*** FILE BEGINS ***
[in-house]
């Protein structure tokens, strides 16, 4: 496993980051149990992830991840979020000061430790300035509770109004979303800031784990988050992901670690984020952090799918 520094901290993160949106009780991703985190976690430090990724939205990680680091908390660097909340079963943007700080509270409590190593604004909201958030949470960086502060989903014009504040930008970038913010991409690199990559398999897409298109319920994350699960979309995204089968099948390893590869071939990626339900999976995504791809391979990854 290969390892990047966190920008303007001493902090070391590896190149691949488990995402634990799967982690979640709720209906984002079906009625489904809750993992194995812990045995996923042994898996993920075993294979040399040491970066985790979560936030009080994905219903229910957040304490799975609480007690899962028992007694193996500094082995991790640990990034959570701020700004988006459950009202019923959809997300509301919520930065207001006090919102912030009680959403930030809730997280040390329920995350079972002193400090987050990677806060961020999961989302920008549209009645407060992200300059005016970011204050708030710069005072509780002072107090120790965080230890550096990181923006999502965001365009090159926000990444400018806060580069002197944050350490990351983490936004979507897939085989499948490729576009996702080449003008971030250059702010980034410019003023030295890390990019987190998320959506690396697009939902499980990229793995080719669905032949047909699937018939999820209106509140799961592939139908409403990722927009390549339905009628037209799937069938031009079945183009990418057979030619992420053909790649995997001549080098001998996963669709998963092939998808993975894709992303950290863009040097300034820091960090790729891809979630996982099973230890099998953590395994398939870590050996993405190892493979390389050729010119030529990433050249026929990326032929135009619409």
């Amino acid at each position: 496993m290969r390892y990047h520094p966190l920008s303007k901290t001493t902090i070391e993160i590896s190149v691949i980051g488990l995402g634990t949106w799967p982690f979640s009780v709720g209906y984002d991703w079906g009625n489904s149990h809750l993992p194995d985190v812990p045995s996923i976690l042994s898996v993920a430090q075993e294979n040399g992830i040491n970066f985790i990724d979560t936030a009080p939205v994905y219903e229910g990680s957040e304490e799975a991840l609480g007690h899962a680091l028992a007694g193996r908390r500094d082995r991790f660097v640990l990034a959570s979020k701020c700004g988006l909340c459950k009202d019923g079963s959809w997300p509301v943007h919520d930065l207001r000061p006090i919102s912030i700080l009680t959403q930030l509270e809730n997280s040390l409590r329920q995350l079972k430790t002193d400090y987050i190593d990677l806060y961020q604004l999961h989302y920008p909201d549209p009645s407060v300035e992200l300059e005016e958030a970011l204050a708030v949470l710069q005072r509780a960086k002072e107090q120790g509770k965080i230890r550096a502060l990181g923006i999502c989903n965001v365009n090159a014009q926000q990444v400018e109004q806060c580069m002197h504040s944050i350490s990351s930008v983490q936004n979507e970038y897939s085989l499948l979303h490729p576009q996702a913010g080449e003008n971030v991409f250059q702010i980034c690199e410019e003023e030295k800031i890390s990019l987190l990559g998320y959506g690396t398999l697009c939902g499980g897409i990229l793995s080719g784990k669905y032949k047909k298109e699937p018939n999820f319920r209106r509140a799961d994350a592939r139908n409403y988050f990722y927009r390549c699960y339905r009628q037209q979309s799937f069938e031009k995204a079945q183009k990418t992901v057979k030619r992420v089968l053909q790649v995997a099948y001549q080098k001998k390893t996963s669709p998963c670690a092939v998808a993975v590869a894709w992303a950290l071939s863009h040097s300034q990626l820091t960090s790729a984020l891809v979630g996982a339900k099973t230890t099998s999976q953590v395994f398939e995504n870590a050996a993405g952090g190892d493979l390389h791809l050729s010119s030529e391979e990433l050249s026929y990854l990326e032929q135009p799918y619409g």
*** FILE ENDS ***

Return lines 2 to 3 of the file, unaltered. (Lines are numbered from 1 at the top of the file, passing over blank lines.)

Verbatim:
């Protein structure tokens, strides 16, 4: 496993980051149990992830991840979020000061430790300035509770109004979303800031784990988050992901670690984020952090799918 520094901290993160949106009780991703985190976690430090990724939205990680680091908390660097909340079963943007700080509270409590190593604004909201958030949470960086502060989903014009504040930008970038913010991409690199990559398999897409298109319920994350699960979309995204089968099948390893590869071939990626339900999976995504791809391979990854 290969390892990047966190920008303007001493902090070391590896190149691949488990995402634990799967982690979640709720209906984002079906009625489904809750993992194995812990045995996923042994898996993920075993294979040399040491970066985790979560936030009080994905219903229910957040304490799975609480007690899962028992007694193996500094082995991790640990990034959570701020700004988006459950009202019923959809997300509301919520930065207001006090919102912030009680959403930030809730997280040390329920995350079972002193400090987050990677806060961020999961989302920008549209009645407060992200300059005016970011204050708030710069005072509780002072107090120790965080230890550096990181923006999502965001365009090159926000990444400018806060580069002197944050350490990351983490936004979507897939085989499948490729576009996702080449003008971030250059702010980034410019003023030295890390990019987190998320959506690396697009939902499980990229793995080719669905032949047909699937018939999820209106509140799961592939139908409403990722927009390549339905009628037209799937069938031009079945183009990418057979030619992420053909790649995997001549080098001998996963669709998963092939998808993975894709992303950290863009040097300034820091960090790729891809979630996982099973230890099998953590395994398939870590050996993405190892493979390389050729010119030529990433050249026929990326032929135009619409």
């Amino acid at each position: 496993m290969r390892y990047h520094p966190l920008s303007k901290t001493t902090i070391e993160i590896s190149v691949i980051g488990l995402g634990t949106w799967p982690f979640s009780v709720g209906y984002d991703w079906g009625n489904s149990h809750l993992p194995d985190v812990p045995s996923i976690l042994s898996v993920a430090q075993e294979n040399g992830i040491n970066f985790i990724d979560t936030a009080p939205v994905y219903e229910g990680s957040e304490e799975a991840l609480g007690h899962a680091l028992a007694g193996r908390r500094d082995r991790f660097v640990l990034a959570s979020k701020c700004g988006l909340c459950k009202d019923g079963s959809w997300p509301v943007h919520d930065l207001r000061p006090i919102s912030i700080l009680t959403q930030l509270e809730n997280s040390l409590r329920q995350l079972k430790t002193d400090y987050i190593d990677l806060y961020q604004l999961h989302y920008p909201d549209p009645s407060v300035e992200l300059e005016e958030a970011l204050a708030v949470l710069q005072r509780a960086k002072e107090q120790g509770k965080i230890r550096a502060l990181g923006i999502c989903n965001v365009n090159a014009q926000q990444v400018e109004q806060c580069m002197h504040s944050i350490s990351s930008v983490q936004n979507e970038y897939s085989l499948l979303h490729p576009q996702a913010g080449e003008n971030v991409f250059q702010i980034c690199e410019e003023e030295k800031i890390s990019l987190l990559g998320y959506g690396t398999l697009c939902g499980g897409i990229l793995s080719g784990k669905y032949k047909k298109e699937p018939n999820f319920r209106r509140a799961d994350a592939r139908n409403y988050f990722y927009r390549c699960y339905r009628q037209q979309s799937f069938e031009k995204a079945q183009k990418t992901v057979k030619r992420v089968l053909q790649v995997a099948y001549q080098k001998k390893t996963s669709p998963c670690a092939v998808a993975v590869a894709w992303a950290l071939s863009h040097s300034q990626l820091t960090s790729a984020l891809v979630g996982a339900k099973t230890t099998s999976q953590v395994f398939e995504n870590a050996a993405g952090g190892d493979l390389h791809l050729s010119s030529e391979e990433l050249s026929y990854l990326e032929q135009p799918y619409g």